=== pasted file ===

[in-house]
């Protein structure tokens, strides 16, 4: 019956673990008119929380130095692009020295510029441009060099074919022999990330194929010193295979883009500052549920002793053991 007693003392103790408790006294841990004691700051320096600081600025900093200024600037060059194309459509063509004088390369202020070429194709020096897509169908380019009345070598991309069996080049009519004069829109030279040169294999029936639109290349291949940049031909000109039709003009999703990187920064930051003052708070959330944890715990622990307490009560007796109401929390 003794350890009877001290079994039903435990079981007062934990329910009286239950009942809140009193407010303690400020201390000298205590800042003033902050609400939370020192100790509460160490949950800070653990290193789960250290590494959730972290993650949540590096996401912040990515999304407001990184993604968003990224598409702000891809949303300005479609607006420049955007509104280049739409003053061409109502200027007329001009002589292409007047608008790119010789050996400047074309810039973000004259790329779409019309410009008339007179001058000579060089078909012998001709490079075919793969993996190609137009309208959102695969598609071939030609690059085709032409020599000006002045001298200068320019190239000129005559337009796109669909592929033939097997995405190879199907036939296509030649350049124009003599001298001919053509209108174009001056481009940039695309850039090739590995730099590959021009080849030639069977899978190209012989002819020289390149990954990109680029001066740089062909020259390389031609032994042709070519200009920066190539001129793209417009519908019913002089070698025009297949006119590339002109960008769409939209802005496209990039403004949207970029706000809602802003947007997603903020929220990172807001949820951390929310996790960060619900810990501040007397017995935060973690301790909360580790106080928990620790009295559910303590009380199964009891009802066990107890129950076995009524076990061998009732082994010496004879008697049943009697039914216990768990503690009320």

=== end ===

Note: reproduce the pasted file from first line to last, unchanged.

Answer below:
[in-house]
């Protein structure tokens, strides 16, 4: 019956673990008119929380130095692009020295510029441009060099074919022999990330194929010193295979883009500052549920002793053991 007693003392103790408790006294841990004691700051320096600081600025900093200024600037060059194309459509063509004088390369202020070429194709020096897509169908380019009345070598991309069996080049009519004069829109030279040169294999029936639109290349291949940049031909000109039709003009999703990187920064930051003052708070959330944890715990622990307490009560007796109401929390 003794350890009877001290079994039903435990079981007062934990329910009286239950009942809140009193407010303690400020201390000298205590800042003033902050609400939370020192100790509460160490949950800070653990290193789960250290590494959730972290993650949540590096996401912040990515999304407001990184993604968003990224598409702000891809949303300005479609607006420049955007509104280049739409003053061409109502200027007329001009002589292409007047608008790119010789050996400047074309810039973000004259790329779409019309410009008339007179001058000579060089078909012998001709490079075919793969993996190609137009309208959102695969598609071939030609690059085709032409020599000006002045001298200068320019190239000129005559337009796109669909592929033939097997995405190879199907036939296509030649350049124009003599001298001919053509209108174009001056481009940039695309850039090739590995730099590959021009080849030639069977899978190209012989002819020289390149990954990109680029001066740089062909020259390389031609032994042709070519200009920066190539001129793209417009519908019913002089070698025009297949006119590339002109960008769409939209802005496209990039403004949207970029706000809602802003947007997603903020929220990172807001949820951390929310996790960060619900810990501040007397017995935060973690301790909360580790106080928990620790009295559910303590009380199964009891009802066990107890129950076995009524076990061998009732082994010496004879008697049943009697039914216990768990503690009320």